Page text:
I never initially thought about designing shoes, but I definitely always was obsessed with shoes. I started to collect vintage shoes and bags on markets I visited with my grandmother since I was 12 years old. That's also the age I started to sew my own garments. I feel like I have studied fashion my whole life. My first memory is about the dress I wore to my baptism when I was 1 year old. It was so uncomfortable and I remember clearly that sensation. I think I just have a very strong physical sensitivity about everything that interferes with my body. So yes, I can imagine to work with garments again. But I shifted to shoes because no other product in fashion can be as dense in meaning and attitude. But garments also inspire my ideas for shoes, since the two have to interact in the end.

Throughout your career as a shoe designer your design vernacular has been deeply rooted in material diversity often transforming industrial materials into high fashion. It's as if you think in terms of material first, design later.. can you speak to this?

This is also something that may be an influence from my tailoring apprenticeship where the material determines everything from the beginning. Material is one of my main sources of inspiration. Looking at a material immediately produces ideas about shape. You could also say that a material is a grid; it sets certain parameters within you can move. The beautiful thing with rubber is that you can actually create your own compound. Like making a pasta dough using the ingredients you like. For the iconic Bottega Veneta "Puddle boots" a bio degradable rubber was created especially for that product. This kind of inventive approach is something I really push in my work to modernize traditional shoe manufacturing. And I love industrial material because it is standardized and has a high recognizability. As humans we always look to find elements which are familiar to us and give us a certain comfort. The combination of innovative and new versus classic is one of the aesthetic pillars of my work.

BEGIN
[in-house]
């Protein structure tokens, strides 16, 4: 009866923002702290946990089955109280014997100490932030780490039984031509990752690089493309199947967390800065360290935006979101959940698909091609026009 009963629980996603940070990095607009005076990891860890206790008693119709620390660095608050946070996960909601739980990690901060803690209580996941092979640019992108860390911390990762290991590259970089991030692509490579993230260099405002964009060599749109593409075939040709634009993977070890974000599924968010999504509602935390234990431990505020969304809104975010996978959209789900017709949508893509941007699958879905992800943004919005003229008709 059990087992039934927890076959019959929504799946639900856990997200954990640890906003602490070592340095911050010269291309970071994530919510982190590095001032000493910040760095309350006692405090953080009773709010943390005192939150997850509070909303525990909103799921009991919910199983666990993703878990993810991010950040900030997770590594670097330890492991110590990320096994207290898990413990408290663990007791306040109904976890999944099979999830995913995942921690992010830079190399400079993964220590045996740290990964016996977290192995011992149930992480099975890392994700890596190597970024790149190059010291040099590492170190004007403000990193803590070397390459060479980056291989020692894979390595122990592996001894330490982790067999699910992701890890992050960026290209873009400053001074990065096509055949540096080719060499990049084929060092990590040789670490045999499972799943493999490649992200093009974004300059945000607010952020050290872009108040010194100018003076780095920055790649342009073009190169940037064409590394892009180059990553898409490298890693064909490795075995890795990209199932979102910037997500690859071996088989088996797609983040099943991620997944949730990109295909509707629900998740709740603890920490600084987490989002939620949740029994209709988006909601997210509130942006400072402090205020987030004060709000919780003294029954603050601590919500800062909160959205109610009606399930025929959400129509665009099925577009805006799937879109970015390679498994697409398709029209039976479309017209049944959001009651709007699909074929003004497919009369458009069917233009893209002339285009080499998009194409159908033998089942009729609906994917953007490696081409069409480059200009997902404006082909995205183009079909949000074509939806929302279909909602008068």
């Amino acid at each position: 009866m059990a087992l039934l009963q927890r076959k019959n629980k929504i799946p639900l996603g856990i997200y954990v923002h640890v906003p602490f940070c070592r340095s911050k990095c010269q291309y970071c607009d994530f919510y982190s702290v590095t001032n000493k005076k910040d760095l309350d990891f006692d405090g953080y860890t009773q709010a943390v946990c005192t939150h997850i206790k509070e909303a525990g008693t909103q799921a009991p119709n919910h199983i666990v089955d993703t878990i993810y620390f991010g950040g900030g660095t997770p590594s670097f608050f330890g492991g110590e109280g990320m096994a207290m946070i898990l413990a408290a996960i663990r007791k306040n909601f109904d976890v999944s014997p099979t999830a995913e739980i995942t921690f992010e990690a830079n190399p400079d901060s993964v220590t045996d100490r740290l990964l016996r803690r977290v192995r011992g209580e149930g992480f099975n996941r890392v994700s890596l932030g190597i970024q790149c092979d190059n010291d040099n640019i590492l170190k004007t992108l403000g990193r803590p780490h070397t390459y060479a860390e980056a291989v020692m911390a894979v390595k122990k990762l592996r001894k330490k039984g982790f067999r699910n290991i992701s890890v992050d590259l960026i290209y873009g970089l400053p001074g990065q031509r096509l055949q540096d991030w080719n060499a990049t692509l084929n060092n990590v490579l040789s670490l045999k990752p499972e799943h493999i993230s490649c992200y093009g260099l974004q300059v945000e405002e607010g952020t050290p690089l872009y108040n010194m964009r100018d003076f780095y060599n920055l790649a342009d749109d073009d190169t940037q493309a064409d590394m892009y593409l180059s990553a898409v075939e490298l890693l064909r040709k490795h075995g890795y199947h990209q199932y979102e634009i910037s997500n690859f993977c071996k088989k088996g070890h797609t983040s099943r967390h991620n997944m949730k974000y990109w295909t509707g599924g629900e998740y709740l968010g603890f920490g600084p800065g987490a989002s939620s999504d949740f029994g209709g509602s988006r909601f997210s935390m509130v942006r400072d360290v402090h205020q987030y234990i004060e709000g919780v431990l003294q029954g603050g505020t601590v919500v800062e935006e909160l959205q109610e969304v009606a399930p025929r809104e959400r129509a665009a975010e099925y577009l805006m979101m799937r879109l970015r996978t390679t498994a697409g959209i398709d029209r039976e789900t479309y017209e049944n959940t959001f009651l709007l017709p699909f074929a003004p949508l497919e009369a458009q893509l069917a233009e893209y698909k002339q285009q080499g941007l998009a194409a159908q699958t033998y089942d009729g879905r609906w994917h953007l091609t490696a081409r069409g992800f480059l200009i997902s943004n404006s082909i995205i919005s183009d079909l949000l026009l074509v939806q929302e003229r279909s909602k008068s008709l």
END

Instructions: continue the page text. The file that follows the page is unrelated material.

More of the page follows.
If you could have dinner with any 6 people, living or dead, who would they be?

My father: He had a very artistic spirit which he was never able to express due to life circumstances. I would love to have an exchange about creativity and life with him.
My uncle: He recognized my talent from a very early stage. Unfortunately he also passed away at a very young age and I would love to be able to share with him what his encouragement created.
Steve Jobs: I admire Steve Jobs for his work and his avant-garde and unbound spirit which enabled him to create an empire
Vladimir Nabokov: In his unique sensitivity in writing I can find a part of myself.
Nikola Tesla: Because it seems that he had a very unique kind of visual thinking which I am very curious about. And shoes sometimes appear to be small machines.
Azadeh Shladovsky: Ongoing creative exchange is crucial for my work and development as a designer and person and I feel privileged to have the possibility of cultivating it with Azadeh.